Choosing the Right Printers to Meet Your Business Needs

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Printers and copiers are vital to the success of your business. The right printer can boost your business’s productivity, output, and even workflows.

Every business’s needs are different, and selecting the best printer for your business isn’t always as easy as it seems. Between the intricate technical specifications and the hordes of models available, choosing a new unit that matches your business’ needs can often feel overwhelming.

In this guide, the experts at Gravity are going to help make your printer shopping journey a little more stress-free. Here, you’ll learn about the different kinds of printers available and what you need to know when buying.


1. Evaluate your needs.

Before shopping for new models, the first thing you will need to consider is, who will be using the printer, for what will it be used and how often. Understanding what you expect from your device is what will lead you to purchasing the right printer for your business.

Here are a couple basic questions to guide you:

  • How many pages does your company print per month?
  • How many employees will be using the device?
  • Do you need to copy, scan, and/or fax, in addition to printing?
  • Do you need full colour printing in your business practices, or can you get by with just black and white?
  • What type and size documents do you need to produce?
  • Will stapling/sorting be required?
  • Will you need additional printing trays to meet your business needs?

Once you’ve fully accessed your needs, it’s time to dive deeper into printer types and features.


2. Inkjet vs laser printers

In the question of inkjet vs. laser printers, it’s all boils down to what you want to do, and which technology is better suited to those needs.

The biggest differences between inkjet and laser printers is that an inkjet printer uses ink cartridges to spray minuscule droplets of ink onto paper while a laserjet printer uses toner powder to form the printed text and images on the paper.

Inkjet printers are suitable for low volume printing, and are generally the choice of home users, while a laser is ideal for high volume printing, and is mostly used in office settings.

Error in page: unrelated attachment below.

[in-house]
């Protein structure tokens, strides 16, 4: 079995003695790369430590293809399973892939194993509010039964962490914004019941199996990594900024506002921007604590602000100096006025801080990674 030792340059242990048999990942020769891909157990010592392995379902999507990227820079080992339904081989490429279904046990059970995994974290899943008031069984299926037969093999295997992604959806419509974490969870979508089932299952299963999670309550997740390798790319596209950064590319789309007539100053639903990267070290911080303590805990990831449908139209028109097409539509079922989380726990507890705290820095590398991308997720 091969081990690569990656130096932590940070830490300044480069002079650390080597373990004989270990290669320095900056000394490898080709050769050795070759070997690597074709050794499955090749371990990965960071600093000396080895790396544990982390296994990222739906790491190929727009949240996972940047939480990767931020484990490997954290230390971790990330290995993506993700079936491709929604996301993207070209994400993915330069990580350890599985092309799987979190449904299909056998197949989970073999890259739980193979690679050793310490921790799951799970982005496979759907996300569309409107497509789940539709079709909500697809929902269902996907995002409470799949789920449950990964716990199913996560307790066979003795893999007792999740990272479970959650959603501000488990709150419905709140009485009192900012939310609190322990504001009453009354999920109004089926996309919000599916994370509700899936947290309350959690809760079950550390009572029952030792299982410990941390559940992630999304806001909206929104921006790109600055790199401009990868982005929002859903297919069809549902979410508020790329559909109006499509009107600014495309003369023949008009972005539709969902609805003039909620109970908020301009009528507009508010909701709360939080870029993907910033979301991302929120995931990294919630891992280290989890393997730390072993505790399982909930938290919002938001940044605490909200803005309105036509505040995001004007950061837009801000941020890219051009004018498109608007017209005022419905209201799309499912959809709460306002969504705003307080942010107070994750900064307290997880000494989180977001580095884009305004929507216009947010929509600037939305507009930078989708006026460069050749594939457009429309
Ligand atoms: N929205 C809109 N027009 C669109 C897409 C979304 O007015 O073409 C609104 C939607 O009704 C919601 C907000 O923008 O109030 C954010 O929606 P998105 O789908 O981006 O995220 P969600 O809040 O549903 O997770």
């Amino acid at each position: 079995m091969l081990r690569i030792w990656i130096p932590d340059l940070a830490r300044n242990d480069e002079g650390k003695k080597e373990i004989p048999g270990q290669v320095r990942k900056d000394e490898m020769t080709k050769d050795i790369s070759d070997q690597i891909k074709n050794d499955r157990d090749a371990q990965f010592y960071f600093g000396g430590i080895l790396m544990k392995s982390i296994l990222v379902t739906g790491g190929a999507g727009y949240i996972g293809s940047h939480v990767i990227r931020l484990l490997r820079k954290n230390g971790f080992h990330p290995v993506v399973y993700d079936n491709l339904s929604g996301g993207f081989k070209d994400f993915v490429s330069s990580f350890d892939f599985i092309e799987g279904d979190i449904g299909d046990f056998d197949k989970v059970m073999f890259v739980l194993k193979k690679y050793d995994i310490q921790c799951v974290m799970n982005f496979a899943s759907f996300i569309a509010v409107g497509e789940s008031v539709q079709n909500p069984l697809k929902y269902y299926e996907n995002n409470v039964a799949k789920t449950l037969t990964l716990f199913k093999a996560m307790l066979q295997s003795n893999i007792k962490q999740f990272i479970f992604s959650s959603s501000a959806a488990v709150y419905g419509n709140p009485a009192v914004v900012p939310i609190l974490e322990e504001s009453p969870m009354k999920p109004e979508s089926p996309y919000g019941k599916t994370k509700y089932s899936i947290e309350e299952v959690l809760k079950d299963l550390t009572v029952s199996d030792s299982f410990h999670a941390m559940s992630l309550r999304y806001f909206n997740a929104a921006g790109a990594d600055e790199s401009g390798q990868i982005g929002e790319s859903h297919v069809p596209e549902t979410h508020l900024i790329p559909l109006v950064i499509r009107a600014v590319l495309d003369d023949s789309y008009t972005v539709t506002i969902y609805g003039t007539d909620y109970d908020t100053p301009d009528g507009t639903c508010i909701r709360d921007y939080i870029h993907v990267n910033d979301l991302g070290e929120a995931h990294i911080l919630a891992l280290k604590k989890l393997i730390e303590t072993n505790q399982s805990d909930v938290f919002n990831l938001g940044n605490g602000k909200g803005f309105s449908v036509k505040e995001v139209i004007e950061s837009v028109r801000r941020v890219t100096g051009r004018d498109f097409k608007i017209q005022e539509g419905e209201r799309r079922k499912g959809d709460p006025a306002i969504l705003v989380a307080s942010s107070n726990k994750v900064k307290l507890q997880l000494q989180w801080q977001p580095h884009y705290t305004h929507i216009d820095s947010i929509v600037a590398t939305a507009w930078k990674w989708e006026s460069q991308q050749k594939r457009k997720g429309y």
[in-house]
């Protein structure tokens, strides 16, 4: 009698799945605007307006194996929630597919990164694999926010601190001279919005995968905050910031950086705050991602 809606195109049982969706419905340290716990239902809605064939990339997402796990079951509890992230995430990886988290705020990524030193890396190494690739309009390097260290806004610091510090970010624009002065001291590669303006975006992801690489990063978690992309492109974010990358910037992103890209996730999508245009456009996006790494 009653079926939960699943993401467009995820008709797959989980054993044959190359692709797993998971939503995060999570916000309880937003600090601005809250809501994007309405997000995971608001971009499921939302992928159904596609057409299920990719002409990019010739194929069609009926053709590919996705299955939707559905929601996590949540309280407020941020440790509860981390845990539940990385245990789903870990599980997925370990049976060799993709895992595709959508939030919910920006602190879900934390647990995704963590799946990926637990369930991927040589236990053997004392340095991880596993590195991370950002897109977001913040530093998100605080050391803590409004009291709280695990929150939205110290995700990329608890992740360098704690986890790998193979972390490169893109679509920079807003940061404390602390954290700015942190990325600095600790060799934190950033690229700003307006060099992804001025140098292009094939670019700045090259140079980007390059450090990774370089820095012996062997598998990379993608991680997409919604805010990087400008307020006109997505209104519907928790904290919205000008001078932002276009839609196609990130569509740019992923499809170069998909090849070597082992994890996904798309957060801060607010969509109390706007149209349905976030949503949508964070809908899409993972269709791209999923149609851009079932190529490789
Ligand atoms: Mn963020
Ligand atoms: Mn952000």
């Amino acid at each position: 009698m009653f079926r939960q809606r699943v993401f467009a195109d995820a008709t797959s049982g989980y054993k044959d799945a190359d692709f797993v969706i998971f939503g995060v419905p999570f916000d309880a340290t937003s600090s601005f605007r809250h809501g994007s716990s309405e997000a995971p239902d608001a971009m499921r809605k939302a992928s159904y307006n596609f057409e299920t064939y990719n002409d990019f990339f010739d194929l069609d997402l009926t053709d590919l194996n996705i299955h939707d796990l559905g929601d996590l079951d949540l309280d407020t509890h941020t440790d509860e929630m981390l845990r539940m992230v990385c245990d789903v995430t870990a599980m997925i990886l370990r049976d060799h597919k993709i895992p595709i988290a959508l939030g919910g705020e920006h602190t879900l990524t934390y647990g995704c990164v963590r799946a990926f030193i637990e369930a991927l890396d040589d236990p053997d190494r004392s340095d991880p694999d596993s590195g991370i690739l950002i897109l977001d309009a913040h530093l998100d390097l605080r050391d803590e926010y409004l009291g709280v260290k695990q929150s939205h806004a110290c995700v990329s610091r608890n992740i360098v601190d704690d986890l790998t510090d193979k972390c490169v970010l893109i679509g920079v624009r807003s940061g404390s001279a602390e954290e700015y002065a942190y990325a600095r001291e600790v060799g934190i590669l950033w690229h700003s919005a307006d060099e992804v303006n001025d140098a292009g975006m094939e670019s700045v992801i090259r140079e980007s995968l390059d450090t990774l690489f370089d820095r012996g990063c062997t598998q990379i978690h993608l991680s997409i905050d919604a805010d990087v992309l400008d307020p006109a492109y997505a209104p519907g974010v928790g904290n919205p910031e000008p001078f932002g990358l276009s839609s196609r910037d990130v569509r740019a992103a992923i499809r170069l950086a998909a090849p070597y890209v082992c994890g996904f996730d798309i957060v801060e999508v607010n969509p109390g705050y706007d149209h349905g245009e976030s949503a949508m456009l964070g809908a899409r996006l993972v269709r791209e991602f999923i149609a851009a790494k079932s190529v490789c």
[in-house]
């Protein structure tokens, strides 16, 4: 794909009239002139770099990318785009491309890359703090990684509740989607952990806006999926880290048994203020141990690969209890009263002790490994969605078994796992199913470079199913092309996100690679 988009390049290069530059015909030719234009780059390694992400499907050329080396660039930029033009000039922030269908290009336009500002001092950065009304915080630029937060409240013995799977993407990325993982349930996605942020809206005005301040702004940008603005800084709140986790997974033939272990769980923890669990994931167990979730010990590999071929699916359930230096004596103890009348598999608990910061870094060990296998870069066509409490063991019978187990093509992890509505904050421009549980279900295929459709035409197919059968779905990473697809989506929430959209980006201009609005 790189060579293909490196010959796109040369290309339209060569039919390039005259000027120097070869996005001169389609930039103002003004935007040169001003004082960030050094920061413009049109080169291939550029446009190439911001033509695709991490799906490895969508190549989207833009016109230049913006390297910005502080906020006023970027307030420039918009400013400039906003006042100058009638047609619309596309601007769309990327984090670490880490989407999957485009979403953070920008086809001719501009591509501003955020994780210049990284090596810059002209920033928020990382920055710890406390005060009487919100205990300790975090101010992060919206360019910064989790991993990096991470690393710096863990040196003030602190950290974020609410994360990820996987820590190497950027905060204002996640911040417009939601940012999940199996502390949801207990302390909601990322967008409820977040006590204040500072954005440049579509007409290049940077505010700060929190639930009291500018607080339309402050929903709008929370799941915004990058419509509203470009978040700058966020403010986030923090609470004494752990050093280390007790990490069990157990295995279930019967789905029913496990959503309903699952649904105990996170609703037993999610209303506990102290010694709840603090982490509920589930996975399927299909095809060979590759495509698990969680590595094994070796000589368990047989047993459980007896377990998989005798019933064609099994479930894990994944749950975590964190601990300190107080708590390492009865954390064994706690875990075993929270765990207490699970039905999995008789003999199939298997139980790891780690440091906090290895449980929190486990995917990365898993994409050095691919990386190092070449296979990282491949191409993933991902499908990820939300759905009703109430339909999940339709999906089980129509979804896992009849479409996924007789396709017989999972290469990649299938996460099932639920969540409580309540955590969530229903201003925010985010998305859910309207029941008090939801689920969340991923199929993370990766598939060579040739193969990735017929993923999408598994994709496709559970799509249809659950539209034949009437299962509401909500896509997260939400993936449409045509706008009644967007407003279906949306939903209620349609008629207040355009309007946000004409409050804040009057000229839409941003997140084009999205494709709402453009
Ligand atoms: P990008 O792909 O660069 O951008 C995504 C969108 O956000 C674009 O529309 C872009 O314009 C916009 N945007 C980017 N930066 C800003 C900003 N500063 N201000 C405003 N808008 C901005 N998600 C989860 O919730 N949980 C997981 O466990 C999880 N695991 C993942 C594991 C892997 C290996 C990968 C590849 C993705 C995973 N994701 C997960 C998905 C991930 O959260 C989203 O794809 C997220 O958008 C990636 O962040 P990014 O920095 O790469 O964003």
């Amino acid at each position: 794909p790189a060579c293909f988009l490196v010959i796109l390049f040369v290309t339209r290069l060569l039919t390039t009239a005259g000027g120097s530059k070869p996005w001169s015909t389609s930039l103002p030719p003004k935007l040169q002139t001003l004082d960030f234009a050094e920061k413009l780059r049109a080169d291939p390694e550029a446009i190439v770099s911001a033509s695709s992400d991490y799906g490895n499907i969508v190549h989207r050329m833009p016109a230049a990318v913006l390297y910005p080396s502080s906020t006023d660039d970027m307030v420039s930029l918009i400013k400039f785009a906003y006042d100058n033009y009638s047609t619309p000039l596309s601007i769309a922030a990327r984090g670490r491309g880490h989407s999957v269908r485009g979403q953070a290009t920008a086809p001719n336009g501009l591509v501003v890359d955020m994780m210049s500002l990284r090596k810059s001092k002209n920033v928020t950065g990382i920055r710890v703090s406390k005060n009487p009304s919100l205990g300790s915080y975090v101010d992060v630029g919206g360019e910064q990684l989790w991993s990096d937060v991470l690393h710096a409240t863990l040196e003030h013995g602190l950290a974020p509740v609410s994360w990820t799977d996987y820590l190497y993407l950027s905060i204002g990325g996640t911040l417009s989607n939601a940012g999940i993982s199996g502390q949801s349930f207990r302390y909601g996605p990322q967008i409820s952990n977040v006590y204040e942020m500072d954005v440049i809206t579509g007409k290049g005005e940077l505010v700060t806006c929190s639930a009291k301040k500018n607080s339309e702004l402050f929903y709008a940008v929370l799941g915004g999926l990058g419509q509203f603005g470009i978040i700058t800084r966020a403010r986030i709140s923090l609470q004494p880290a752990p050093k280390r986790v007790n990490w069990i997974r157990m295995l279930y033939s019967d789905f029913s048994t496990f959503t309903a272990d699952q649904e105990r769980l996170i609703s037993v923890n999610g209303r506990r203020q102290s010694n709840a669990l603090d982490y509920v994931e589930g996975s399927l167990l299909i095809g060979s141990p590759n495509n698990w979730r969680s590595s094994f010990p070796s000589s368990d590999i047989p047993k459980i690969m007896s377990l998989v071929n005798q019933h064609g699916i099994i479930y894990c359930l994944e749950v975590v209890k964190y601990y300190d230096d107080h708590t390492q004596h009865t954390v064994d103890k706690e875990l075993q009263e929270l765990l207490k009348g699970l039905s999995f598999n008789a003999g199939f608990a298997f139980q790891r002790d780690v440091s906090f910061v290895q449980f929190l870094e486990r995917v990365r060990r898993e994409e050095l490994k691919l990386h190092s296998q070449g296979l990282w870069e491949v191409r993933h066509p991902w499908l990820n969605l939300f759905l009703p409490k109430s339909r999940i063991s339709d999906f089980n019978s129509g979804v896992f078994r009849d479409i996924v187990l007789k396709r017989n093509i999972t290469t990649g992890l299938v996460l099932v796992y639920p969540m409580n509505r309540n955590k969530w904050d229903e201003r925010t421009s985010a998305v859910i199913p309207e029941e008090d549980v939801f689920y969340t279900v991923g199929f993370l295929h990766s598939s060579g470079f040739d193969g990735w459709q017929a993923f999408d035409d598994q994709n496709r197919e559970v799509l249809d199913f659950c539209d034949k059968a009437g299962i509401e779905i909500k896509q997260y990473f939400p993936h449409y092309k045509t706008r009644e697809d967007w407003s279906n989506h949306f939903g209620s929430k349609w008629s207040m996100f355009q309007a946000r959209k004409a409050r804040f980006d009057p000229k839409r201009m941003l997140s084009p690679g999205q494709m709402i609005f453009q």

3. Multifunction vs single function

The second way to choose a type of printer is based on capabilities. If you want a machine that allows you to print, copy, scan, and/or fax, you should consider a multifunction printer. Single function printers only let you print documents. Most office printers sold these days are MFPs.


4. Cost of ink

Printing costs are something that you can’t afford to ignore, regardless of what business you’re in.

Usually, the cheaper your printer is at cost, the more you’ll end up spending on ink. This is because inexpensive printers are designed for users who don’t print that much. Therefore, getting the cheapest printer often isn’t the least expensive option if you operate in a high print volume environment.

Most office automation companies will include CPC (cost-per-copy) rates in the printer specifications list to help you choose the right printer for your needs.


5. Deciding on whether to purchase once-off or over a period of months

Once you’ve decided on a printer, the next step is to tackle the purchasing decision. A monthly installment will work best for you if your business has limited capital as you won’t be making as much of a dent in your cash flow. Rental options allow more flexibility, you can opt for more flexible payment plans, which align with your business’ needs. Rentals are more expensive in the long run due to the inclusion of interest within the monthly payment, however, rental is regarded as off-balance sheet financing and the full costs are deductible before net profit which has a major tax benefit.

Renting office printers allows your company the ability to upgrade more often without losing money because you won’t have a large sum of capital tied up in that machine. This way you’ll be able to keep up to date with current technology and the latest trends of equipment.

A rental solution manages the lifecycle of the asset through Procurement, Deployment, Upgrades, Maintenance and finally Retirement. There’s no need to worry about maintenance. Your company will be able to focus on its bottom line while the hassle of repairs is left to experienced technicians – most office automation companies set up routine maintenance checks to ensure all your office printers are in proper working order.

Buying your printer upfront is your best option if you able to afford the initial expense, it can be less costly in the long term and also offer long-term value. Purchased equipment can be written-off for tax purposes in terms of SARS wear and tear allowances, and also become company assets. However, if you’re making a major purchase, this large payment could affect cash flow that is required for other areas of your business operations.


Just like any other major business purchase, you should always first do your homework so that you are be confident that your business will benefit from having the latest technology best suited for your needs.

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